Bible Storying in America, Part 1: An Overview

(Editor’s note: This is the first of a 3-part article on Bible storying. Read Part 2 and Part 3.)

Gaining Perspective
The entire Bible is available in hundreds of languages in print, audio, and Internet downloads. New projects are underway to put the entire Bible onto movies. Condensed versions of the entire Bible already exist as God’s Story (animated art) and The Hope (using storytellers).

Jesus did not address the crowds unless he used parables (Mark 4:31-32). Church leaders have used biblical narratives in sermons and Bible studies for centuries. The melodic preaching found in black churches and mountain preaching predate the 1800s.

Christian movies are loved for their depictions of the life, death, burial, and resurrection of Jesus.

Hymnody captures and conveys biblical doctrine. Poets, artists, sculptors, choreographers, and playwrights have contextualized biblical truths in each generation, bringing Bible stories alive while influencing the spiritual climate for kingdom purposes.

Yet kingdom advance is statistically on the decline. Americans experience moral decay instead of spiritual transformation. Vast pockets of lostness still exist, despite estimates that one out of four people in the United States are born-again followers of Jesus. Why are disciples not multiplying? The vast majority of those who identify themselves as Christians in America are not able to make disciples as Jesus commanded in the Great Commission (Matthew 28:18-20).

And why is orality seen as something new? First-century believers had very low literacy rates (perhaps as high as ninety percent), yet the gospel advanced (Acts 9:31). Are those who genuinely seek to make disciples of all peoples in America actually making disciples?

Many Churches Today
Examine what is happening in many churches. Sermons are of the highest literate formats possible: fill-in-the-blank sermons; intense expositions of not only single verses, but word-by-word analysis in the pulpit; and overhead projection that provides outlines and pithy quotes sometimes intermingled with video roll-ins that reinforce the worship theme of the day.

In our Sunday School classes (for churches that still have them), we often find quarterlies tucked in Bibles, workbooks, and learning environments that, despite the occasional poster, have the austerity of sterile hospital wards.

Beyond the superficial appearances, the Sunday School teacher is a mini-version of the pastor. He or she gives a lecture. People listen, but passively. They read verses when called upon, but many do not comprehend what is being read. Yet the lecture drones on. And because of budget shortfalls, many churches increasingly cut back on efforts at making disciples among adults.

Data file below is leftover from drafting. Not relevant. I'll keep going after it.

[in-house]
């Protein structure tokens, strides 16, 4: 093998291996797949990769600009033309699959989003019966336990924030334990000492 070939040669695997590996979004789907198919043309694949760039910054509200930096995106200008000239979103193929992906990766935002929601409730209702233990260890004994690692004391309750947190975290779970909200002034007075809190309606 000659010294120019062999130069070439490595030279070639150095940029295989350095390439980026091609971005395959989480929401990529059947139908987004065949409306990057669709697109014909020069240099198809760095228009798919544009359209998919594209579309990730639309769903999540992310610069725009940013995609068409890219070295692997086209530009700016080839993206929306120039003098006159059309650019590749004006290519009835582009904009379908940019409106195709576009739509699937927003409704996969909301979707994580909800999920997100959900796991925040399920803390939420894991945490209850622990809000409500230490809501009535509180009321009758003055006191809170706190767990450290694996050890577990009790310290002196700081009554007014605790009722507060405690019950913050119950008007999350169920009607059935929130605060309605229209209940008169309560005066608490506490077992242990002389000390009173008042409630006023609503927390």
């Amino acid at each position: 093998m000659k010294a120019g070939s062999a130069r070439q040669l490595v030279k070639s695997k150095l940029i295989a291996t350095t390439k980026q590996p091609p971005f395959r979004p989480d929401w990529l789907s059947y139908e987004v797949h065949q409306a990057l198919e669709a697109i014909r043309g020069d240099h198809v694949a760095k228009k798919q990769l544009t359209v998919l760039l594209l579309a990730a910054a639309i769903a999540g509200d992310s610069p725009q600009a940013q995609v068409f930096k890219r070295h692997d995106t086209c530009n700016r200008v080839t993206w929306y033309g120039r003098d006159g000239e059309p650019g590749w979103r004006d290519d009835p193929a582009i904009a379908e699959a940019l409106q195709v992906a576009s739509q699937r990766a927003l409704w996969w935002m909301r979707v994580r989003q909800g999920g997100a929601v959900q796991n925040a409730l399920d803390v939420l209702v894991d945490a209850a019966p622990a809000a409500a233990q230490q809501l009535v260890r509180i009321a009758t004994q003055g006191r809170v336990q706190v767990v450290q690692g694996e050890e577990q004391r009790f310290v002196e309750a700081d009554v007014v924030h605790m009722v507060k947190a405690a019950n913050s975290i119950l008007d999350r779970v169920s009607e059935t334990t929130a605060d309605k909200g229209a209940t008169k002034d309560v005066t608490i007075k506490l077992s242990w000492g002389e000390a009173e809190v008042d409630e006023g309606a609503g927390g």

Contrast this to what is underway in children’s areas. Because teachers engage young minds, the learning environments are often bright and filled with music, crafts, well-told Bible stories, teaching pictures, and wall decorations that interpret desired themes for a month or quarter. Somehow between childhood and adulthood, an incredible learning gap has emerged.

In February 2010, I led a storying workshop in Montreal. I tore pages out of a novel and gave it to the sixty people attending and asked them to tell me what they thought the book was about based on that single page. Nobody got it right. Yet Sunday after Sunday we do the same thing in our churches. We may not physically tear out pages, but we focus only on small biblical snippets to make our own themes.

Those who identify themselves as Christians are not being discipled in the manner they prefer, so whatever efforts are tried, simply do not stick. The result is that many Christians are making up their own doctrine instead of embracing a biblical worldview. There is a learning gap based on learning preferences.

In August 2008, the Barna Group reported that four out of ten people who professed to be Christian said that Satan does not exist, but merely represents evil. This same group indicated that they agreed with a statement that Jesus sinned during his earthly ministry. When it came to the Holy Spirit, more than half (fifty-eight percent) said that the Holy Spirit was not real. One-third of all Christians in America, who indicate that they believe the Bible is totally accurate in its principles, say that the Qur’an and the Book of Mormon are based on the same spiritual truths.1

Millions who claim to be Christians believe repentance for sins and belief in Christ are essential for salvation, but they also believe that a person can do enough good works to merit salvation.2


1. Barna Group. 2009. “Most American Christians Do Not Believe that Satan or the Holy Spirit Exist.” Accessed 23 June 2009 from

2. Barna Group. 2009. “Christianity Is No Longer Americans’ Default Faith.” Accessed 23 June 2009 form

Mark Snowden co-authored a chapter with Avery Willis in Orality Breakouts (ION/LCWE, 2010) for Lausanne III as well as Truth That Sticks (NavPress, 2010). He was the Lausanne work group facilitator in 2004 that published Making Disciples of Oral Learners and launched the International Orality Network (ION). He is the lead storying trainer for the North American Mission Board, SBC.